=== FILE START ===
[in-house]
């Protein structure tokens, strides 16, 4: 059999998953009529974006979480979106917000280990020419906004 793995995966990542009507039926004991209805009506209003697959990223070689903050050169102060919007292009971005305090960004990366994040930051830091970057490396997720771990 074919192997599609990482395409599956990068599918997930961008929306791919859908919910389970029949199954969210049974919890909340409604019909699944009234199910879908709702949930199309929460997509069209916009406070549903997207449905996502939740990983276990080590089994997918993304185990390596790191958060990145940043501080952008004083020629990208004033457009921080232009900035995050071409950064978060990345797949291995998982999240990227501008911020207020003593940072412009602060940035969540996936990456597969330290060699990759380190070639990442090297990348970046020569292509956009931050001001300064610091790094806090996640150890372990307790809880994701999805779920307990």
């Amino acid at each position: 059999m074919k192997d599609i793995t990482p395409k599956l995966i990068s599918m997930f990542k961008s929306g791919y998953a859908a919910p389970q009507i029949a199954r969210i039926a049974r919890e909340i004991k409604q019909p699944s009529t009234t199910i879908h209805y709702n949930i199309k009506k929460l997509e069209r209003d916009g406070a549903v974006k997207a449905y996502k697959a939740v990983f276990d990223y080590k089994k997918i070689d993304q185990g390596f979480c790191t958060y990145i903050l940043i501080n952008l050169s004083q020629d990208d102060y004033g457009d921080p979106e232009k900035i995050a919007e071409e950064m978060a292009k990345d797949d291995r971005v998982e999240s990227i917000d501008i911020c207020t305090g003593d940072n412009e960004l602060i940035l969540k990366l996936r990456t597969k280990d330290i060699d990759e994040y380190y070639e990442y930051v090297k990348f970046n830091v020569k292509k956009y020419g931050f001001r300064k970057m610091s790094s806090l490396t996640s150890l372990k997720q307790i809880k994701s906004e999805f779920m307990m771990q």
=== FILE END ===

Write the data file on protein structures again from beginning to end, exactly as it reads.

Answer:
[in-house]
């Protein structure tokens, strides 16, 4: 059999998953009529974006979480979106917000280990020419906004 793995995966990542009507039926004991209805009506209003697959990223070689903050050169102060919007292009971005305090960004990366994040930051830091970057490396997720771990 074919192997599609990482395409599956990068599918997930961008929306791919859908919910389970029949199954969210049974919890909340409604019909699944009234199910879908709702949930199309929460997509069209916009406070549903997207449905996502939740990983276990080590089994997918993304185990390596790191958060990145940043501080952008004083020629990208004033457009921080232009900035995050071409950064978060990345797949291995998982999240990227501008911020207020003593940072412009602060940035969540996936990456597969330290060699990759380190070639990442090297990348970046020569292509956009931050001001300064610091790094806090996640150890372990307790809880994701999805779920307990």
């Amino acid at each position: 059999m074919k192997d599609i793995t990482p395409k599956l995966i990068s599918m997930f990542k961008s929306g791919y998953a859908a919910p389970q009507i029949a199954r969210i039926a049974r919890e909340i004991k409604q019909p699944s009529t009234t199910i879908h209805y709702n949930i199309k009506k929460l997509e069209r209003d916009g406070a549903v974006k997207a449905y996502k697959a939740v990983f276990d990223y080590k089994k997918i070689d993304q185990g390596f979480c790191t958060y990145i903050l940043i501080n952008l050169s004083q020629d990208d102060y004033g457009d921080p979106e232009k900035i995050a919007e071409e950064m978060a292009k990345d797949d291995r971005v998982e999240s990227i917000d501008i911020c207020t305090g003593d940072n412009e960004l602060i940035l969540k990366l996936r990456t597969k280990d330290i060699d990759e994040y380190y070639e990442y930051v090297k990348f970046n830091v020569k292509k956009y020419g931050f001001r300064k970057m610091s790094s806090l490396t996640s150890l372990k997720q307790i809880k994701s906004e999805f779920m307990m771990q």